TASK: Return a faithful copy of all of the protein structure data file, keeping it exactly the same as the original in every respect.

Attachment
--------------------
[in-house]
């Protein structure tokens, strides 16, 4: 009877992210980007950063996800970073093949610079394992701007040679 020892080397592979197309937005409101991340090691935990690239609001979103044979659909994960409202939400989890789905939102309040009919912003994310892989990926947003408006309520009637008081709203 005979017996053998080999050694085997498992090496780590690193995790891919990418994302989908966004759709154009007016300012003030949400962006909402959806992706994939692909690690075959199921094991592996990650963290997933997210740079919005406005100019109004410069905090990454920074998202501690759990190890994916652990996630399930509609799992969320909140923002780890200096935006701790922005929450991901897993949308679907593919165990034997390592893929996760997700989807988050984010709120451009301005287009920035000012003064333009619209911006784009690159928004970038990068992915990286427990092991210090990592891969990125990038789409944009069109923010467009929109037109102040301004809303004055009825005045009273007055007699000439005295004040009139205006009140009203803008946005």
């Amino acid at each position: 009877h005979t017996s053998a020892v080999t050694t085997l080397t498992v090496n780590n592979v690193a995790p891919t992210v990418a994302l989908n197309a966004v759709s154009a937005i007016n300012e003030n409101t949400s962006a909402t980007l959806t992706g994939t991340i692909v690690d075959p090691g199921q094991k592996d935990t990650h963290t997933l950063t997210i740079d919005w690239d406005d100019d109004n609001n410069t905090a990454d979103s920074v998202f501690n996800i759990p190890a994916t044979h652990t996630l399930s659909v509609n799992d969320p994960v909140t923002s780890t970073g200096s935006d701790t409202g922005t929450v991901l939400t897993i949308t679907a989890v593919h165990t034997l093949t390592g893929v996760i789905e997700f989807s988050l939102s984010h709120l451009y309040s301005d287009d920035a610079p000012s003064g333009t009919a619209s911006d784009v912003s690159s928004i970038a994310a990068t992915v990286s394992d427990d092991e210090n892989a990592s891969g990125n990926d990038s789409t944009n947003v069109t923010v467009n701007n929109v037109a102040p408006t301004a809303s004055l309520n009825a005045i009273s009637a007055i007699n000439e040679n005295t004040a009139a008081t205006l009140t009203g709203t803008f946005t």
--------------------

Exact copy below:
[in-house]
């Protein structure tokens, strides 16, 4: 009877992210980007950063996800970073093949610079394992701007040679 020892080397592979197309937005409101991340090691935990690239609001979103044979659909994960409202939400989890789905939102309040009919912003994310892989990926947003408006309520009637008081709203 005979017996053998080999050694085997498992090496780590690193995790891919990418994302989908966004759709154009007016300012003030949400962006909402959806992706994939692909690690075959199921094991592996990650963290997933997210740079919005406005100019109004410069905090990454920074998202501690759990190890994916652990996630399930509609799992969320909140923002780890200096935006701790922005929450991901897993949308679907593919165990034997390592893929996760997700989807988050984010709120451009301005287009920035000012003064333009619209911006784009690159928004970038990068992915990286427990092991210090990592891969990125990038789409944009069109923010467009929109037109102040301004809303004055009825005045009273007055007699000439005295004040009139205006009140009203803008946005």
């Amino acid at each position: 009877h005979t017996s053998a020892v080999t050694t085997l080397t498992v090496n780590n592979v690193a995790p891919t992210v990418a994302l989908n197309a966004v759709s154009a937005i007016n300012e003030n409101t949400s962006a909402t980007l959806t992706g994939t991340i692909v690690d075959p090691g199921q094991k592996d935990t990650h963290t997933l950063t997210i740079d919005w690239d406005d100019d109004n609001n410069t905090a990454d979103s920074v998202f501690n996800i759990p190890a994916t044979h652990t996630l399930s659909v509609n799992d969320p994960v909140t923002s780890t970073g200096s935006d701790t409202g922005t929450v991901l939400t897993i949308t679907a989890v593919h165990t034997l093949t390592g893929v996760i789905e997700f989807s988050l939102s984010h709120l451009y309040s301005d287009d920035a610079p000012s003064g333009t009919a619209s911006d784009v912003s690159s928004i970038a994310a990068t992915v990286s394992d427990d092991e210090n892989a990592s891969g990125n990926d990038s789409t944009n947003v069109t923010v467009n701007n929109v037109a102040p408006t301004a809303s004055l309520n009825a005045i009273s009637a007055i007699n000439e040679n005295t004040a009139a008081t205006l009140t009203g709203t803008f946005t």